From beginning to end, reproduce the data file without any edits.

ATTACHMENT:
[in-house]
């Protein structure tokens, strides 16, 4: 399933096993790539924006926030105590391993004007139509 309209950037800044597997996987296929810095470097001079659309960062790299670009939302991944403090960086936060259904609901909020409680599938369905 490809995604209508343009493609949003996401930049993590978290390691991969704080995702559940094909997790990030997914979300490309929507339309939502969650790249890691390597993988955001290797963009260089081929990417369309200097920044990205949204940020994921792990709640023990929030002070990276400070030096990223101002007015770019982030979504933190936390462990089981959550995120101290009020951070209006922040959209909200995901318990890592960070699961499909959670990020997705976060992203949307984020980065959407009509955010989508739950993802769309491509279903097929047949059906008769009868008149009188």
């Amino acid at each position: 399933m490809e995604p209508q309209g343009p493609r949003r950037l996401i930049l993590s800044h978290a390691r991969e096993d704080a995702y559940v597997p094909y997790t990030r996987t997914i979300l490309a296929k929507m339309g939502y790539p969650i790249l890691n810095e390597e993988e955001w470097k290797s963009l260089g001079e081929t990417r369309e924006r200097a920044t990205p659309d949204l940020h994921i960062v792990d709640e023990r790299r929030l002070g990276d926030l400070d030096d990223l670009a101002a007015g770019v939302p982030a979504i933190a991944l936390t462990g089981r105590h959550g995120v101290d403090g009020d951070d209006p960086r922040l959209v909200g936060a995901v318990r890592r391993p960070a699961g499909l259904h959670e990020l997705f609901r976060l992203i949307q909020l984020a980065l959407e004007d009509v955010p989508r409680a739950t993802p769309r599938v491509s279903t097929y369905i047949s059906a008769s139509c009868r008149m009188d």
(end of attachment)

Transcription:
[in-house]
């Protein structure tokens, strides 16, 4: 399933096993790539924006926030105590391993004007139509 309209950037800044597997996987296929810095470097001079659309960062790299670009939302991944403090960086936060259904609901909020409680599938369905 490809995604209508343009493609949003996401930049993590978290390691991969704080995702559940094909997790990030997914979300490309929507339309939502969650790249890691390597993988955001290797963009260089081929990417369309200097920044990205949204940020994921792990709640023990929030002070990276400070030096990223101002007015770019982030979504933190936390462990089981959550995120101290009020951070209006922040959209909200995901318990890592960070699961499909959670990020997705976060992203949307984020980065959407009509955010989508739950993802769309491509279903097929047949059906008769009868008149009188």
């Amino acid at each position: 399933m490809e995604p209508q309209g343009p493609r949003r950037l996401i930049l993590s800044h978290a390691r991969e096993d704080a995702y559940v597997p094909y997790t990030r996987t997914i979300l490309a296929k929507m339309g939502y790539p969650i790249l890691n810095e390597e993988e955001w470097k290797s963009l260089g001079e081929t990417r369309e924006r200097a920044t990205p659309d949204l940020h994921i960062v792990d709640e023990r790299r929030l002070g990276d926030l400070d030096d990223l670009a101002a007015g770019v939302p982030a979504i933190a991944l936390t462990g089981r105590h959550g995120v101290d403090g009020d951070d209006p960086r922040l959209v909200g936060a995901v318990r890592r391993p960070a699961g499909l259904h959670e990020l997705f609901r976060l992203i949307q909020l984020a980065l959407e004007d009509v955010p989508r409680a739950t993802p769309r599938v491509s279903t097929y369905i047949s059906a008769s139509c009868r008149m009188d």